Then there is the China puzzle. China’s stunning economic growth makes its future hard to assess. The country has recuperated remarkably well from the major shocks of the Maoist period. That era, however, ended nearly four decades ago, and so the recovery is hardly a recent comeback and thus less certain to protect against future shocks. What’s more, China’s political system is highly centralized, its economy is dependent on exports to the West, and its government has been on a borrowing binge as of late, making the country more vulnerable to slowdowns in both domestic and foreign growth. Are the gains from past turmoil big enough to offset the weakness from debt and centralization? The most likely answer is no—that what gains China has accrued by learning from trauma are dwarfed by its burdens. With each passing year, those lessons recede further into the past, and the prospects of a Black Swan of Beijing loom larger. But the sooner that event happens, the better China will emerge in the long run.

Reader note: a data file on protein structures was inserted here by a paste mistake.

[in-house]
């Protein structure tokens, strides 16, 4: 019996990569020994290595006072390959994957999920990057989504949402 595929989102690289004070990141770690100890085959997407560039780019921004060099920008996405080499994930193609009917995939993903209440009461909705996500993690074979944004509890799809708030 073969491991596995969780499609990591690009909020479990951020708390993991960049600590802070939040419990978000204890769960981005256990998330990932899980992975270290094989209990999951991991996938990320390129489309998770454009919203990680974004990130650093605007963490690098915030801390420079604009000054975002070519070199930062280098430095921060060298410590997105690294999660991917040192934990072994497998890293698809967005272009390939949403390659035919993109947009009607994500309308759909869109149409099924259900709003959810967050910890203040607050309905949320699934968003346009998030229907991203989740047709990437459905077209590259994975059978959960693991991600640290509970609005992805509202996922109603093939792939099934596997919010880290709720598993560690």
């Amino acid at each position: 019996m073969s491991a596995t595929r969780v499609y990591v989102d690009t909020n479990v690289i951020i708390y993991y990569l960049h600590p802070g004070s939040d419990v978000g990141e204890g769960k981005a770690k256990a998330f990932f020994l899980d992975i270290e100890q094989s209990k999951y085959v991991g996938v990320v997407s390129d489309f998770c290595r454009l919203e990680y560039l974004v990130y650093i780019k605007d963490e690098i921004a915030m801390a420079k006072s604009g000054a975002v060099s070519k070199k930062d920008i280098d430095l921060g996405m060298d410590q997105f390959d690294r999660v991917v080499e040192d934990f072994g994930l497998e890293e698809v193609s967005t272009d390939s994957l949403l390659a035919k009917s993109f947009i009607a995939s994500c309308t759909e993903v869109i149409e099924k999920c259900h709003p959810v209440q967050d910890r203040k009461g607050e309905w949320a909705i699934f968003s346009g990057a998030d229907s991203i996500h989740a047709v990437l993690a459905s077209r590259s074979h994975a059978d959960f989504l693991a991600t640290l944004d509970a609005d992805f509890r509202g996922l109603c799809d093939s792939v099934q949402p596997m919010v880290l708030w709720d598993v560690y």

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  • NASSIM NICHOLAS TALEB is Distinguished Professor of Risk Engineering at New York University’s Polytechnic School of Engineering and the author of Antifragile: Things That Gain From Disorder.

 GREGORY F. TREVERTON is Chair of the U.S. National Intelligence Council. From 2009 to 2014, he was Director of the RAND Corporation’s Center for Global Risk and Security (where he wrote this article). 
This essay is adapted from a RAND risk-methodology report funded by the U.S. government.